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UK retail sales improve in March

Warm weather encouraged spending on clothing, footwear and outdoor leisure

UK retail sales rebounded in March, growing 1.3 per cent, according to the monthly British Retail Consortium-KPMG retail sales monitor.

The unusually warm weather helped clothing, footwear and outdoor leisure sales; indoor home wares remained down on a year ago, with larger purchases in particular hit by consumer caution.

Online sales (including mail order and phone sales) were up 13.9 per cent on 2011.

The food sector remained unchanged from February, while non-food items showed stronger growth.

Stephen Robertson, director general of BRC, said: “The early signs of summer got people buying clothes and shoes for the new season. Gardening items and outdoor leisure also saw a lift.

“It’s worth remembering the sales comparison is against the weakest month of last year, largely caused by the movement of Easter in the calendar, and we'll have to see whether this is additional spending or just shopping which has happened earlier than usual.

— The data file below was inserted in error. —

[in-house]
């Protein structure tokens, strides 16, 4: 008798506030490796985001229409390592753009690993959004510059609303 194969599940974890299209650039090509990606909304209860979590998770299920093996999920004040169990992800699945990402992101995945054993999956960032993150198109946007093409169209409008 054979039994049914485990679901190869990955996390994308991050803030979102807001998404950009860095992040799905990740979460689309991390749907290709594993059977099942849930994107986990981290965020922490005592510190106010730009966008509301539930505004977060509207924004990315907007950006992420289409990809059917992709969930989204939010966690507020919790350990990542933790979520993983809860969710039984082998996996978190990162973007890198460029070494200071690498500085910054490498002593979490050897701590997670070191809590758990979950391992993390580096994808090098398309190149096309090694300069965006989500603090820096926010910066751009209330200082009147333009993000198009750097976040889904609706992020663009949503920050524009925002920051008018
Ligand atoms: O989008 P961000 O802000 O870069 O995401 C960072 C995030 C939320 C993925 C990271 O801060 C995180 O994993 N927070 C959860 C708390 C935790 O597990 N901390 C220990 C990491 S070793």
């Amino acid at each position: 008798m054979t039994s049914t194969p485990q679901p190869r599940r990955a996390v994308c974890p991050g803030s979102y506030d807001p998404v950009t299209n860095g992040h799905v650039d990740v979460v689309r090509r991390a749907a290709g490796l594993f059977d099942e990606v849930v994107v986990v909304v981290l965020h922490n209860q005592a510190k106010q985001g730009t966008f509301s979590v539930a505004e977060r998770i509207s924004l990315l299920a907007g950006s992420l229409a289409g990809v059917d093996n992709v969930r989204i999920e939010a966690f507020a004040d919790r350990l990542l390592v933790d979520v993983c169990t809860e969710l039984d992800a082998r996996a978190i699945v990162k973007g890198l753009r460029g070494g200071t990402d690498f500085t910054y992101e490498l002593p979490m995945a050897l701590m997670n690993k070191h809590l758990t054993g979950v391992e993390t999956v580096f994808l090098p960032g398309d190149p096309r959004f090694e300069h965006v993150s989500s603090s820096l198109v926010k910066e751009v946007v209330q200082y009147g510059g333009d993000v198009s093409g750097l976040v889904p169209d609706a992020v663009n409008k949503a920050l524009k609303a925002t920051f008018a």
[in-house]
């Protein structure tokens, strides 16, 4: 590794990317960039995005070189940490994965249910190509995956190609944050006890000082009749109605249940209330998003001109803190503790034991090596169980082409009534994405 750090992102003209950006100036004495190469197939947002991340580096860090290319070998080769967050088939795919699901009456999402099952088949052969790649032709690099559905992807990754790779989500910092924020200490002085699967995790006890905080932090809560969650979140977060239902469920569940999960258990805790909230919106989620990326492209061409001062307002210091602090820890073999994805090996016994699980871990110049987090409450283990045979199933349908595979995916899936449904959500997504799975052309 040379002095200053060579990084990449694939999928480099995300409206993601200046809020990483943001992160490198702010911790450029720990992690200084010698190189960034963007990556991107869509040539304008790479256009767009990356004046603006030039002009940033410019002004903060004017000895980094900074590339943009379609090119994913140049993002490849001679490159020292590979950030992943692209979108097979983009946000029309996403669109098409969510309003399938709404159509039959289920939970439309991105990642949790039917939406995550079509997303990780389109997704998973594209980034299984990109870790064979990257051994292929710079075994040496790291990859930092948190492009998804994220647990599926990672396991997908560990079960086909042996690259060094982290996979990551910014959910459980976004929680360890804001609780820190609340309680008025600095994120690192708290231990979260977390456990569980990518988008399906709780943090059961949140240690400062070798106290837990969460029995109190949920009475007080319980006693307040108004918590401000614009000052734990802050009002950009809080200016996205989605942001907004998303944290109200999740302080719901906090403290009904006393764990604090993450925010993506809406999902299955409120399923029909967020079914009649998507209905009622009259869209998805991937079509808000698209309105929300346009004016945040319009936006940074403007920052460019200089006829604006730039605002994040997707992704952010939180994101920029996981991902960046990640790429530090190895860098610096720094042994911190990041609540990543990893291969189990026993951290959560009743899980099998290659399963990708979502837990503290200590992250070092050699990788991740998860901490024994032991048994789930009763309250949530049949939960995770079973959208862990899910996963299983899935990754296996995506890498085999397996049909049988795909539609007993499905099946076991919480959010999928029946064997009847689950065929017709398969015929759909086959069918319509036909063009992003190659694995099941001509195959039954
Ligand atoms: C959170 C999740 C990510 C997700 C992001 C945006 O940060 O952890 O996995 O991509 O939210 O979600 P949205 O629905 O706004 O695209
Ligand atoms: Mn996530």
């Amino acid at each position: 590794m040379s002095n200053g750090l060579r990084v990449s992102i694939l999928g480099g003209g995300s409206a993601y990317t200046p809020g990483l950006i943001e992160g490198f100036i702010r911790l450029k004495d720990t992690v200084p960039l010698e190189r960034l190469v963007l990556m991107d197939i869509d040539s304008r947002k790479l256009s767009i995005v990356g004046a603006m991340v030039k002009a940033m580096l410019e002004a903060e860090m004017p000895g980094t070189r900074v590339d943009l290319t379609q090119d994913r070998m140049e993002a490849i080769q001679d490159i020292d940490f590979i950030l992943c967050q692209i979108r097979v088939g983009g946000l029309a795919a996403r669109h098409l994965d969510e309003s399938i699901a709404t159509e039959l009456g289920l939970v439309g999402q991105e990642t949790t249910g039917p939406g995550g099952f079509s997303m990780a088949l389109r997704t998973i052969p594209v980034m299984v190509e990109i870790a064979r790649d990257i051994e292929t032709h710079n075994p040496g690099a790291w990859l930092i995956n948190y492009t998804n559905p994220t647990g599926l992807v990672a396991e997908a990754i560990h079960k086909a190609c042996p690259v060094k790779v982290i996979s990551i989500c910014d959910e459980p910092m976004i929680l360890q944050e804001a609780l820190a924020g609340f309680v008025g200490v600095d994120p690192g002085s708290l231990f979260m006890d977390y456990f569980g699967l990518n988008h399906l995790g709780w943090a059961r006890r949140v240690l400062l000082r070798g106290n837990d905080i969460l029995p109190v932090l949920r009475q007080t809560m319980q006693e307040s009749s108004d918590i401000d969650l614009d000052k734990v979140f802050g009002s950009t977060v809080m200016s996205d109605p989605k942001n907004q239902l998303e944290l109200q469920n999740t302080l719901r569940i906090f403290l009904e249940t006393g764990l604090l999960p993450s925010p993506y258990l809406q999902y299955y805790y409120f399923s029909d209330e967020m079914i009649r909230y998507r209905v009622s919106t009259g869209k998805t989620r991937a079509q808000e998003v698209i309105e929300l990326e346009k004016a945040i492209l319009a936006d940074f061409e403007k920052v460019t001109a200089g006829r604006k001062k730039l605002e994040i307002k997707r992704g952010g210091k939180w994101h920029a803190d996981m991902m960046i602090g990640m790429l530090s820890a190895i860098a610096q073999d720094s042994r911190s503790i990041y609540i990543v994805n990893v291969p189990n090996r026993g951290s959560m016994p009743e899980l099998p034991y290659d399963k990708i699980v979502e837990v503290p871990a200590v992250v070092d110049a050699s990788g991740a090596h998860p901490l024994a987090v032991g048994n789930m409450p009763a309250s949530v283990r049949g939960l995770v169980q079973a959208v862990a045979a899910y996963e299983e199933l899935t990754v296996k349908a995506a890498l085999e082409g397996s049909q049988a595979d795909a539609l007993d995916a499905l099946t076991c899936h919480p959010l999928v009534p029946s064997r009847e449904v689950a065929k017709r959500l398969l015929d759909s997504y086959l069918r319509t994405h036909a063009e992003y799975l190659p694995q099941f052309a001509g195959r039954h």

“The overall retail environment is still difficult. Discounting remains a key tactic for retailers trying to encourage consumers to spend, particularly on big indoor items. People are still struggling to balance household budgets against expensive fuel and utilities. The warmth of March was a help but it will take more than a week of sunshine to transform retailers’ fortunes.”

Helen Dickinson, head of retail at KPMG, said: “The clothing sector as a whole and non-food generally benefited from the warm March weather. But, as consumers' incomes continue to be squeezed, it's female shoppers who are tightening their purse strings most severely, focusing more on lower price point items to control the household budget. This buying behaviour saw women's clothing perform less strongly than men's and childrenswear. Home accessories and textiles also had a poor month.

“Increases in food prices rather than volumes was one of the factors behind the uplift in this month's figures. Rising petrol prices continued to drive up transport and manufacturing costs, causing food prices to increase each month since the start of the year. Retailers will be hoping Easter provides a much needed boost but many are not holding their breath and continue to focus on controlling margins and costs.”